“From where do I get such hands? Not from selling hardware over at 12th and Halsted. Look at it! Say, couldn’t that hand sell silk and lace?”
Somebody has stated that to make fingers and wrists like these which Ray Willets held out for inspection it’s essential to have had no less than 5 generations of ancestors who’ve sat with their palms folded of their laps. Slender, tapering, delicate arms they have been, pink-tipped, temperamental. Wistful palms they have been, talking palms, an inheritance, maybe, from some dreamer ancestor inside the old-world ghetto, some long-haired, velvet-eyed scholar of the Talmud dwelling inside the pale with its squalor and noise, and dreaming of unseen issues past the confining gates — issues uncommon and beautiful and wonderful.
“Ashamed of your folks?” snapped the superintendent.
“N-no — No! But I want to be different. I am different! Give me a chance, will you? I’m straight. And I’ll work. And I can sell goods. Try me.”
That each one-pervading grayness appeared to have lifted from the person on the desk. The brown flecks within the eyes appeared to unfold and engulf the encompassing colorlessness. His face, too, took on a glow that appeared to return from inside. It was just like the lifting of a thick grey mist on a foggy morning, in order that the solar shines brilliant and clear for a quick second earlier than the damp curtain rolls down once more and effaces it.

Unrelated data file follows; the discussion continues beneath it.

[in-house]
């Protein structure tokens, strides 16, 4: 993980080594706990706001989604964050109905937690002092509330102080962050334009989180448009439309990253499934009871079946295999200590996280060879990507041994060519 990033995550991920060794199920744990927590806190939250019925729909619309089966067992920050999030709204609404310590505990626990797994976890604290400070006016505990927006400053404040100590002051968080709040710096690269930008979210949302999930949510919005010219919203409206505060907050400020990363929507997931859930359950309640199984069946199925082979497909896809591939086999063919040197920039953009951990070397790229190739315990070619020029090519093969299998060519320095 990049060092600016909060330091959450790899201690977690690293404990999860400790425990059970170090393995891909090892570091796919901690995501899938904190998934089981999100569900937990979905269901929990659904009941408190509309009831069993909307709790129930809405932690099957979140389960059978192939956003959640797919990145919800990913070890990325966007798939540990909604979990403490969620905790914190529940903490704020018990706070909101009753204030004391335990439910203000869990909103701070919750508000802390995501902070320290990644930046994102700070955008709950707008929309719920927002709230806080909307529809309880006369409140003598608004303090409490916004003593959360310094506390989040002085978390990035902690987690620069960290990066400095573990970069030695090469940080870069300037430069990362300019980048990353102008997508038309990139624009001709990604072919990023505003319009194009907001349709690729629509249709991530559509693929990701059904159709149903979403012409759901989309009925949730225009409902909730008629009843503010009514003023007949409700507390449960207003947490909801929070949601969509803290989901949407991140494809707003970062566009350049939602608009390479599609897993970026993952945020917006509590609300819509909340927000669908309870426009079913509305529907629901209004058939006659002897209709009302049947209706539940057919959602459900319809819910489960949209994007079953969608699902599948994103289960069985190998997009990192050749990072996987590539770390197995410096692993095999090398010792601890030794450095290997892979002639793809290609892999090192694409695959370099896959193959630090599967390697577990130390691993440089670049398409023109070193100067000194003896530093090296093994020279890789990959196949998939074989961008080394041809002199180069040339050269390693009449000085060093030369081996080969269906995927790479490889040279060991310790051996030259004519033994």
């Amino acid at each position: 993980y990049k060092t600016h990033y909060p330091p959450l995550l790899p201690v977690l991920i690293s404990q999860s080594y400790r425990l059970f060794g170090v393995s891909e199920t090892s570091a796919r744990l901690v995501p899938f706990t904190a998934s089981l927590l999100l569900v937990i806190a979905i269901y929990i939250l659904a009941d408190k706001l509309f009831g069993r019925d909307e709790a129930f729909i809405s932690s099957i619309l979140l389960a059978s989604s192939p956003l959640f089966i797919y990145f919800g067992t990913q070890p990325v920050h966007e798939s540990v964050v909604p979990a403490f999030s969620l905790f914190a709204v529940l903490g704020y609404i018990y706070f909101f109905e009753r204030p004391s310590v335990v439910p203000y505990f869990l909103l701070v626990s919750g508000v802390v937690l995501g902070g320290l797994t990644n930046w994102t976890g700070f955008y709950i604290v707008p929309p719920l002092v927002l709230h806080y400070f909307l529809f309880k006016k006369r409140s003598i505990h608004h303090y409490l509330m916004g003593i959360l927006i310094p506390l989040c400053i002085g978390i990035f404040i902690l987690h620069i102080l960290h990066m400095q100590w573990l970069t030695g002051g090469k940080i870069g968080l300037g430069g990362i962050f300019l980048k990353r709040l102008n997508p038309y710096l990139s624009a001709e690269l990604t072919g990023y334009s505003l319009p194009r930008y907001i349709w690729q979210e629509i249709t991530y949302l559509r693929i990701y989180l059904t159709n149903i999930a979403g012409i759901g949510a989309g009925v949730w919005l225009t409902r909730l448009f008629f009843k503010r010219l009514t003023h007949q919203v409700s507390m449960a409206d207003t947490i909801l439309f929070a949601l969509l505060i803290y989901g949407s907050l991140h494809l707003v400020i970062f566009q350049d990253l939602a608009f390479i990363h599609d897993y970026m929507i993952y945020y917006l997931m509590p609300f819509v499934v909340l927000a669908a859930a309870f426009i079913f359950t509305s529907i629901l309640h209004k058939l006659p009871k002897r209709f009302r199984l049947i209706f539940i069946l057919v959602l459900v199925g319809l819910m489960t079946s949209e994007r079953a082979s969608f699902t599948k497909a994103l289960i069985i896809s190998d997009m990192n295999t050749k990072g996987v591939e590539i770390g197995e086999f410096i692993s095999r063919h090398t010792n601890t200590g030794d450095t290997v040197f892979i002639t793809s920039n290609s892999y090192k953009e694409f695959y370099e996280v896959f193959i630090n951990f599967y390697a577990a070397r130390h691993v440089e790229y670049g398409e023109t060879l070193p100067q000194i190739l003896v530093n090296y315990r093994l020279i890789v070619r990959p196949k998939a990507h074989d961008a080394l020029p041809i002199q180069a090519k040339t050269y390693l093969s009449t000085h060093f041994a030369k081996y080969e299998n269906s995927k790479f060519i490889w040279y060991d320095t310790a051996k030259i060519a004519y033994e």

He leaned ahead in his chair, a queer half-smile on his face.
“I’ll give you your chance,” he stated, “for one month. At the end of that time I’ll send for you. I’m not going to watch you. I’m not going to have you watched. Of course your sale slips will show the office whether you’re selling goods or not. If you’re not they’ll discharge you. But that’s routine. What do you want to sell?”
“What do I want to Do you mean — Why, I want to sell the lacy things.”
“The lacy — ”
Ray, very red-cheeked, made the plunge. “The — the lawnjeree, you know. The things with ribbon and handwork and yards and yards of real lace. I’ve seen ’em in the glass case in the French Room. Seventy-nine dollars marked down from 100.”